Welcome to my blog about the journey as well as the destination, which might come with gluten free donuts.

Adventures Alone: Big Sur River Inn

Adventures Alone: Big Sur River Inn

I am calmest when submerged in a body of water.  Blame it on my zodiac sign or my mother forcing swim lesson not long after I could walk.  Either way, the tumultuous nature of water soothes my anxiety, steadies my breathing.

Water reminds me: I am small, the world is vast, my problems are negligible. 

This, is perhaps, why I love sitting in the chairs at the Big Sur River Inn--feet submerged but firmly planted on the pebbles lining the riverbed.  

Not long ago, I sat in a chair on the river, finishing This is How You Lose Her, a book I purposefully savored, as if I knew it would mean something in the grand scheme of my young adulthood.  I read a chapter on a waterfront bench in Sausalito, and two chapters on my best friends bed while he combed through his iTunes collection.  I threw the book on the floor, yelling "Why can't I write like that!?"  Childlike tantrums get me nowhere, but I'm sure they're amusing to those lucky bystanders.  I read two chapters while a friend packed to move, as if reading could freeze time.  I chose the river as my home for the last few chapters. 

A three legged dog fetched rocks while couples canoodled on wooded love-seats down river.  A thirty-something with a plastic cup of cheap beer threw rocks for the dog, eyeing me, alone in the river. I imagined the beer sloshing from his cup in slow-motion, the drunk fish thanking him.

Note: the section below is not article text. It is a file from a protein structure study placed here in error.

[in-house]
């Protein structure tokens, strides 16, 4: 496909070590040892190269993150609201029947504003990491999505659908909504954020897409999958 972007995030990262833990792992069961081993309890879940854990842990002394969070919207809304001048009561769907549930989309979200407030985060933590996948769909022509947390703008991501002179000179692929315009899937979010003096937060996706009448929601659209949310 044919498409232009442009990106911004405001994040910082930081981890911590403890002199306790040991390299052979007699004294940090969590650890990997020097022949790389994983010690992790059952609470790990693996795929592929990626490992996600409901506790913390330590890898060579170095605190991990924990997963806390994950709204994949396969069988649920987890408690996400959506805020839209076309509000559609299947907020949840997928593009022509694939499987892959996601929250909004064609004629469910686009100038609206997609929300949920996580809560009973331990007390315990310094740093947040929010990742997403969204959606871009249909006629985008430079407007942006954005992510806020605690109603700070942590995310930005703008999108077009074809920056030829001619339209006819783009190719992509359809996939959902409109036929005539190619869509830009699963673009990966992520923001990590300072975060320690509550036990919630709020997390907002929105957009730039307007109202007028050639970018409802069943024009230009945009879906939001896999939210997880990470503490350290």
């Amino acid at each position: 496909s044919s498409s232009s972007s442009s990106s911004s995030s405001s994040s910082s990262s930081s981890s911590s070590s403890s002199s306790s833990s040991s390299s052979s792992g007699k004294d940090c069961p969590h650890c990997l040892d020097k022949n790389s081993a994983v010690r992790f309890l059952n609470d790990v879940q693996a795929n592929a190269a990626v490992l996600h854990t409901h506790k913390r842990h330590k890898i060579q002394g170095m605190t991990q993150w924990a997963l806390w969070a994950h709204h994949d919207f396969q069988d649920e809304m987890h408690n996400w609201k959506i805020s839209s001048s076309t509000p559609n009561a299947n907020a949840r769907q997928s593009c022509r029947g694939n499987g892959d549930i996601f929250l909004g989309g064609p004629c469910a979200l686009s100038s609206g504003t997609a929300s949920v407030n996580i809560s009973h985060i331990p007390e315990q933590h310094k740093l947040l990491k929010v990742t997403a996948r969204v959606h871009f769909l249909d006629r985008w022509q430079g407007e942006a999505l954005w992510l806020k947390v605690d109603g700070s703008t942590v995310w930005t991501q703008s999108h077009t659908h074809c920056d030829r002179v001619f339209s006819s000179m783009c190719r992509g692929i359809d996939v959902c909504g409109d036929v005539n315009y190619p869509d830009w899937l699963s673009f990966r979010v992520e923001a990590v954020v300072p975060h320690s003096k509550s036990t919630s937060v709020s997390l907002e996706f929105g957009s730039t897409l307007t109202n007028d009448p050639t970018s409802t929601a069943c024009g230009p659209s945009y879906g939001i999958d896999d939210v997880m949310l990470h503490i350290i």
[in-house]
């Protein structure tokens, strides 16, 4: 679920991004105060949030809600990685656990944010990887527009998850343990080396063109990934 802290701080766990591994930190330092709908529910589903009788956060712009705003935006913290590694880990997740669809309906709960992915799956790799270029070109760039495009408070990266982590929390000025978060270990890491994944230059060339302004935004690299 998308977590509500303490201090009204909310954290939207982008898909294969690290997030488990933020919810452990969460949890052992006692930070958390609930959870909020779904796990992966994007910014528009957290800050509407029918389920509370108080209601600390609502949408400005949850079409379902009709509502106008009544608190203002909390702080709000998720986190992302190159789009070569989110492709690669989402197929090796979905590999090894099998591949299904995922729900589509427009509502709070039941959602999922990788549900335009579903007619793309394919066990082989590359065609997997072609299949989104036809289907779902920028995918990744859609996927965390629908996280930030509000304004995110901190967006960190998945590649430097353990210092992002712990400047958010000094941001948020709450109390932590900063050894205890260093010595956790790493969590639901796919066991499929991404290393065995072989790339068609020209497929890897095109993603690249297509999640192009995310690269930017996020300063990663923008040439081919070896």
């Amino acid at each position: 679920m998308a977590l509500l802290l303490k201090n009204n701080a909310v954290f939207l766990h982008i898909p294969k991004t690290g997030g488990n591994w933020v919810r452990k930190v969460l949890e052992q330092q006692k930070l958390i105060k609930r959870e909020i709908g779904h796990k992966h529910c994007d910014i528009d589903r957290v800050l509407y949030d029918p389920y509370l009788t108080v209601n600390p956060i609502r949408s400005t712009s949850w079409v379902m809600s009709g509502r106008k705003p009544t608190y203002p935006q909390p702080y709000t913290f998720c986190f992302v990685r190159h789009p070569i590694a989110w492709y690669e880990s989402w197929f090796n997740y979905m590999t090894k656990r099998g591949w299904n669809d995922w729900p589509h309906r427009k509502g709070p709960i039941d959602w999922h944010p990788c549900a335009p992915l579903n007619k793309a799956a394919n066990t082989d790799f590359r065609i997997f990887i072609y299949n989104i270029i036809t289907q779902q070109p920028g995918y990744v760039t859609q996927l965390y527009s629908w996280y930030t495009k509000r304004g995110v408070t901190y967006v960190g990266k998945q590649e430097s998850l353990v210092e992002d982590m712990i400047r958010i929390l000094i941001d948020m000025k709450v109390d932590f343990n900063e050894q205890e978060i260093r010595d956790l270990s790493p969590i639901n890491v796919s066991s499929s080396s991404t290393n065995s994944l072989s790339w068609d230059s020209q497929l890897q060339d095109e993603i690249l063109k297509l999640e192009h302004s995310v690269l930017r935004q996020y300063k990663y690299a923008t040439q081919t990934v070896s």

I thought about those who lost me, some on purpose, some by chance.  The number of times I've been just out of reach, leaving the reality of a dinner table for the comfort of building volcanos out of fried rice, imagining.  The times they lost me because I decided to go.  I stopped returning calls, I forgot to email, I left a trail of half used chapsticks and a pair of old glasses.  Once I decide, that's it.  A habit I'll never learn to break.

Eventually, two women approached, hoping to take my seats.

"Is it cold?" one asked.

I looked at my feet.  I hadn't considered the water temperature.

"Maybe?" I said realizing my toes are numb, "No colder than the Pacific."

They laughed, thanking me for giving up the chairs. 

I walked back to the car slowly, my feet adjusting to the warm asphalt.  I was calmer, drifting towards center, but entirely unable to shake the truth: "the half-life of love is eternity." 

Wondering, how many eternities am I intertwined with, and how many can I handle?

And then the bathroom door reminded me:

The half life of loving yourself is eternity. 


Holy City USA: Where Trucks go to Die

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The Road to Self-Discovery is Paved in Adventure

The Road to Self-Discovery is Paved in Adventure